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Funding to boost the development of new treatments

The Trust’s Clinical Trials Accelerator Platform (CTAP) has received a £2.1 million funding boost from the Cystic Fibrosis Foundation (CFF) to help expand access to trials and accelerate the development of new treatments.

The new funding, which follows the CFF’s initial investment in 2016, will extend current Trial Coordinator posts for a further three years and introduce early phase trial coordinators to provide specialist support to phase 1 trials.

With more advances in CF care and a host of new medicines in the pipeline, this is an exciting time for the CF community. The funding from the CFF will help to ensure people with CF have the opportunity to benefit from new treatments as quickly as possible by supporting rapid recruitment to and completion of clinical trials.

Clinical trials are an essential part of ensuring ground-breaking medicines become available to the people who really need them whilst still ensuring they are safe and effective. Since its launch in 2017, the Trials Accelerator has become embedded in the CF trials landscape. The programme has helped to raise awareness and recruit more people with CF to trials by bringing together CF centres across the UK and provide them with a dedicated CF trial coordinator, as well as developing the Trials Tracker, a leading resource for people with CF to track clinical trials they can take part in.

Trusty Trial Coordinators

Cystic fibrosis Trials Coordinators are one of the critical success factors to the Trials Accelerator, providing each centre with a dedicated resource to support set-up and delivery of high priority CF clinical trials. When the programme was first launched, each of the participating centres were awarded three years of funding to employ a Trial Coordinator. Thanks to the CFF’s investment, we will be able to fund their role for an extra three years.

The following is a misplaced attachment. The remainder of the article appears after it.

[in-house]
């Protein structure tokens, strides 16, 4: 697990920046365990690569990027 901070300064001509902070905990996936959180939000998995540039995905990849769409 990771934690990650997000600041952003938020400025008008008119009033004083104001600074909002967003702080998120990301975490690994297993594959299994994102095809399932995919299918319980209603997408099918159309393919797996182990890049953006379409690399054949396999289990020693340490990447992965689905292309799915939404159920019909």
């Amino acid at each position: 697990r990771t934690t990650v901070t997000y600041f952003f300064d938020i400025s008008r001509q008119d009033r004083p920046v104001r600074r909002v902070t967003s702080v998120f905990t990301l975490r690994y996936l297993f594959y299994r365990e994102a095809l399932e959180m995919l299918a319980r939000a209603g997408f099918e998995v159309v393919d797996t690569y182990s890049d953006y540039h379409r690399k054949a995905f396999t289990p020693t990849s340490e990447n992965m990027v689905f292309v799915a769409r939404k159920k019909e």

A helping hand – early phase coordinators

Early phase trials, often referred to as 'Phase 1', are usually small trials, recruiting a small number of people, with or without cystic fibrosis. 

The principle objectives in Phase I are to:

  • make sure that the new medicine presents no major safety issues;
  • clarify that it can reach the targeted body area, and remain there long enough to deliver its benefits;
  • establish minimal or most effective doses; and 
  • gain preliminary evidence that it could offer therapeutic value.

We predict there will be an increase in early phase CF trials in the foreseeable future, and it is vital the Trials Accelerator helps create the infrastructure within the UK to support successful phase 1 delivery. As part of the investment from the CFF, we will fund a small and specialist team of early phase trial coordinators to specifically focus on this area, aiming to speed up delivery and recruitment. These coordinators will be embedded within the wider CF team and will also help to provide access for the people with CF who would be prepared to participate in these trials. 

Stay in touch to hear about clinical trials and ways you can help us pave the way for transformative new treatments by signing up to our quarterly clinical trials newsletter.


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